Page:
Was it worth years of legal disputes? Innocent have remained silent on the issue but must be pleased and relieved. To read more go to the Marketing Magazine website.
No comment has been made by Innocent on this case. In February 2013 Coca-Cola increased their company stake to over 90%. The Innocent logos here are freely available on the company website here > http://www.innocentdrinks.co.uk/us/press/photos-and-logos/photos-and-logos/logos
We are all aware of the impact that mobile devices (mobiles, tablets and even wearables) have on website usage, especially when we view our own webstats. Now it is official that Google are putting more emphasis on mobile friendly or responsive websites in this rare announcement ‘expanding our use of mobile-friendliness as a ranking signal’ and they have even given a deadline of 21st April 2015.
This has long been suspected amongst SEO specialists and bloggers but now it is official Google practice, its a fact as well as being good business practice. So you had better adapt or risk losing search results rankings and subsequent site traffic if your website is not mobile friendly or better still fully responsive assuming you have not already done so. Read the full announcement made on Google Webmaster Central Blog here. This is not just about smartphone and iPhone use, it also covers iPads and other tablets, so read on and it is not just mobile search it will affect search results across the board.
Responsive Website Design (RWD) is more than just a web design trend, it is fast becoming a web design requirement, pretty high up the must have check list, especially after 21st April. By the end of 2015 it is estimated that desktop viewers will become make up less that 50% of site visitor stats. But we are not talking about mobile websites, these tend to work at the lowest common denominator level and in many cases are being left behind as the experience is a far cry from the desktop site.
So what is RWD? Responsive web design is about crafting sites displaying with optimal viewing experience – easy reading and navigation with a minimum of resizing, panning, and scrolling – across a wide range of devices without forgetting that we are designing for people not their devices. So in short images and text content scale to fit the window, controlled by inserting spacers as breakpoint to ensure that the site is displayed in its best form automatically. So as long as the site is set out in a sensitive way the user can view with the least obstacles. Designing responsively does away with the need to create a separate mobile site, It provides users with a seamless brand experience across devices and gives them access no matter how they access your site.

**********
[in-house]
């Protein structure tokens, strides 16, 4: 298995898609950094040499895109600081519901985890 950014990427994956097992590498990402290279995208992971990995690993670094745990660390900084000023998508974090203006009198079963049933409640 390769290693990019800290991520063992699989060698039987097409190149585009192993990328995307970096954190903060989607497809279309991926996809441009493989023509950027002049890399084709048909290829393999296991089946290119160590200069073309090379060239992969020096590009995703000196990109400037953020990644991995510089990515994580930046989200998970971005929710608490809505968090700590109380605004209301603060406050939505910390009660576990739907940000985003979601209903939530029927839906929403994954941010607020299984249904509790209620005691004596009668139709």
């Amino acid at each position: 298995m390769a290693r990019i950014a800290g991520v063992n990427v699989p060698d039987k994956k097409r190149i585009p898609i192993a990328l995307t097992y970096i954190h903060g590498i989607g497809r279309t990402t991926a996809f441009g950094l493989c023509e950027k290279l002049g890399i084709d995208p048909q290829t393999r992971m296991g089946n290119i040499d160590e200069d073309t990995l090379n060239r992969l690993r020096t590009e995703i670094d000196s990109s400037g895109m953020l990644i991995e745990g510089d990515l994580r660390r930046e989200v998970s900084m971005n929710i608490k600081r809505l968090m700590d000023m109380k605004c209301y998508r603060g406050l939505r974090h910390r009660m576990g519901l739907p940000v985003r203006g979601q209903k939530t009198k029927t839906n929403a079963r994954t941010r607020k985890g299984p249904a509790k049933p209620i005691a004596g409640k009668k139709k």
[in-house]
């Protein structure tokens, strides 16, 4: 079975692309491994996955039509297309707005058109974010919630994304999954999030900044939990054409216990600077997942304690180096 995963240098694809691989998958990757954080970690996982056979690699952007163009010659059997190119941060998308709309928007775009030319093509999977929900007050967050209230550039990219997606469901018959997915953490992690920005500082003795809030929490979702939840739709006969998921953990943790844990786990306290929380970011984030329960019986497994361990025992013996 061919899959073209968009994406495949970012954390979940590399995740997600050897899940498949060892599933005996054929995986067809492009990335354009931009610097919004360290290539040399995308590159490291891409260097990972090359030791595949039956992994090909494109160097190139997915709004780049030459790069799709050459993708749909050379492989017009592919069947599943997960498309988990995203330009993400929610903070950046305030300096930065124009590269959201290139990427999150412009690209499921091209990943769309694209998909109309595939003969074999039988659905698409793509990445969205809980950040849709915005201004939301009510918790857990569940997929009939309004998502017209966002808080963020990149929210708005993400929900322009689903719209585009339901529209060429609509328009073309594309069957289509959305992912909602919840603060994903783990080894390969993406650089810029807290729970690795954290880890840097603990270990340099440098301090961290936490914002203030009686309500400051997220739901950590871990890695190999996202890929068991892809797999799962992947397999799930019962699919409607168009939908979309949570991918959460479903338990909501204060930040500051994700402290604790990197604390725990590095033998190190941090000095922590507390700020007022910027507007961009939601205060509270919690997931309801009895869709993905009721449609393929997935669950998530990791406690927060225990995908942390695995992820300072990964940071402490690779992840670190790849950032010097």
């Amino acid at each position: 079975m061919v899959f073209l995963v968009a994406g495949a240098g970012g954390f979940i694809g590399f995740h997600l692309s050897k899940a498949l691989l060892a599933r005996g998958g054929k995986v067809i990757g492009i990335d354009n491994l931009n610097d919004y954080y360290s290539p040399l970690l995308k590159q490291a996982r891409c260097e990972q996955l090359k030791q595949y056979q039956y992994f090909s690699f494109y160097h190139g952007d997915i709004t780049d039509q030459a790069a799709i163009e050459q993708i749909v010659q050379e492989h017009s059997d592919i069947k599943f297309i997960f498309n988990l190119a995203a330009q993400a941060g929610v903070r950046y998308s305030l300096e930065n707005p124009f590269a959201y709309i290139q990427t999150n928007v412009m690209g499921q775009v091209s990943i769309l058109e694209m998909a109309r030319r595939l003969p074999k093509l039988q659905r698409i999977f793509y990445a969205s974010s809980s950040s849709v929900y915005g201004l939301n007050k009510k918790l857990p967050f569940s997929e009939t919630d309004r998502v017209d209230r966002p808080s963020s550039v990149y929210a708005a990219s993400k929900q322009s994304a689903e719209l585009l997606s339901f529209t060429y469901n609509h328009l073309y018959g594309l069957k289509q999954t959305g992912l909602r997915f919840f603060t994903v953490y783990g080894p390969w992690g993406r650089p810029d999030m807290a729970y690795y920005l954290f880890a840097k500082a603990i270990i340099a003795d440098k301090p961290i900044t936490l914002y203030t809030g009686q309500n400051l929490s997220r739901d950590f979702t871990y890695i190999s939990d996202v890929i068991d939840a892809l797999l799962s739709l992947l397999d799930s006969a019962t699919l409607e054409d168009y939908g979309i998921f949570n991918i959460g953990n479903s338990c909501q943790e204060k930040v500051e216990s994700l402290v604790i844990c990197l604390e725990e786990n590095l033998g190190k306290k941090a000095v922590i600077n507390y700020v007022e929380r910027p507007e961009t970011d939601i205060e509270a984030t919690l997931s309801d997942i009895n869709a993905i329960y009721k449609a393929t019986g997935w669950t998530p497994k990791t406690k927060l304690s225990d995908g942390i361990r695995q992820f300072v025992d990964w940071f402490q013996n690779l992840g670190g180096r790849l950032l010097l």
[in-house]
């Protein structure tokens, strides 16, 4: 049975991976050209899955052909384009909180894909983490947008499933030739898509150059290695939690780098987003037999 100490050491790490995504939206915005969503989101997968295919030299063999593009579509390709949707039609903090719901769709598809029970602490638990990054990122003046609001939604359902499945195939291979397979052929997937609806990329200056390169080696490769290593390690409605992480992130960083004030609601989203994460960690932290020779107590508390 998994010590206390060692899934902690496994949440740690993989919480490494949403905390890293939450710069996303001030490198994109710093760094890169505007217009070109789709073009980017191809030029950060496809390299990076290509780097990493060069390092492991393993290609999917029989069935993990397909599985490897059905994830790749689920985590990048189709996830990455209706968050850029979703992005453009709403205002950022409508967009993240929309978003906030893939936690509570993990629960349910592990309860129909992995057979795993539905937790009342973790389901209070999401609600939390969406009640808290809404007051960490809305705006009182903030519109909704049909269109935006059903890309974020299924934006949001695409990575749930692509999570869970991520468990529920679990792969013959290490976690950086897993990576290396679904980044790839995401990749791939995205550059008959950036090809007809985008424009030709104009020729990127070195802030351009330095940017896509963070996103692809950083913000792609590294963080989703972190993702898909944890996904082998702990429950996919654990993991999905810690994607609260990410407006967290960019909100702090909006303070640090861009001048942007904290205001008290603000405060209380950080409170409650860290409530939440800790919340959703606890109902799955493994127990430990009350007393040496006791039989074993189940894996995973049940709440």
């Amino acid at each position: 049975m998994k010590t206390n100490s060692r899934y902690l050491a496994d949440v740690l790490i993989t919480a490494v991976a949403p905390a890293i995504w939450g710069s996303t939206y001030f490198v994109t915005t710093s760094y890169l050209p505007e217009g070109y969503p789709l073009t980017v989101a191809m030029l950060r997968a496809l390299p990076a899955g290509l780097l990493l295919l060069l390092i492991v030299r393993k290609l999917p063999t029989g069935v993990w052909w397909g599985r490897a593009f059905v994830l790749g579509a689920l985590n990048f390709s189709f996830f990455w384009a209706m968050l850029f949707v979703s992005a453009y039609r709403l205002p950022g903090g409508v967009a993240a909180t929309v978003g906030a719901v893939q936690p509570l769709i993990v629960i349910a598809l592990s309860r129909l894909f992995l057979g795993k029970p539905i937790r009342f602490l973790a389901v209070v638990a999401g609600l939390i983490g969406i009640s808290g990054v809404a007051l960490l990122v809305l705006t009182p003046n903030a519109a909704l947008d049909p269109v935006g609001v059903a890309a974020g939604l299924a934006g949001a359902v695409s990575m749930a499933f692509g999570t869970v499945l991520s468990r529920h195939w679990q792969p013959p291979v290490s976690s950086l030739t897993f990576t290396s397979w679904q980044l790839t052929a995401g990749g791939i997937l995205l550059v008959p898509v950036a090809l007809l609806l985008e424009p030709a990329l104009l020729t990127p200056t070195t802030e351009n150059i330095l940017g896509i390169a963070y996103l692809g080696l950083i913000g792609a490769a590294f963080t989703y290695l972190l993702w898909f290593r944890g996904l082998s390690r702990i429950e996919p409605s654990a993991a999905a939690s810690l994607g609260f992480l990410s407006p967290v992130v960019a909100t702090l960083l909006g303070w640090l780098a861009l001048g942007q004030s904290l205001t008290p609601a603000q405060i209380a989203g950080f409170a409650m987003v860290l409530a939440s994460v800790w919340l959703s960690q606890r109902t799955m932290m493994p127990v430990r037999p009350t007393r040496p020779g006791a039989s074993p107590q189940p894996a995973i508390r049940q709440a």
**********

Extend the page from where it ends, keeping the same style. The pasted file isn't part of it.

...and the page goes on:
View www.evolution-design.co.uk on your mobile. We have given emphasises to displaying; our branding, contact info, the menu then the text followed by the images. You can see how it reforms to portrait or landscape use and importantly – It can decrease loading times of user requested content. Like many RWD websites is not a wonderful user experience – with such reduced smartphone on-screen real estate (display area space), but is a serious improvement without the users need to pinch and expand the page resizes to best display the page. So why are people visiting your website is it for the same reasons that you want them to visit, are they going to the pages that you desire? At least being fully responsive and checking your webstats will give you some indication if your inbound enquiries and orders do not. And lets face it anything that can enhance the users experience has to be worth of consideration in web development. Its time to stop obsessing about the ‘fold’ as mobile users have no problem scrolling down the page to find the content they want as a swipe is faster than a scroll. But remember that RWD is a user experience tool and SEO tactic, not a replacement for strategy.
If your website is WordPress you can ask us to reformat it quite easily and while this will help make your website as future friendly as possible when converting your website to a responsive site it’s a good opportunity to rethink the content from a users perspective. We would urge you to look at your website and your webstats as part of this process. Remember that while you are improving the presentation people don’t want to read screeds of text on a mobile, ever and Cookie Consent or T&C’s tick boxes can be hard to find if care is not taken especially if these block access to pages or contact or ordering.
Being seen on a mobile does not necessarily mean that your site is mobile friendly or has been optimised for these devices. With some web skills you can use this useful resource to find out > Device Mode & Mobile Emulation Developer Tools were created by Google Chrome’s tech guys help developers to see how the site performs for almost every screen size out there. Or you can ask around the office or via your colleagues to see a site perform live, always the best test.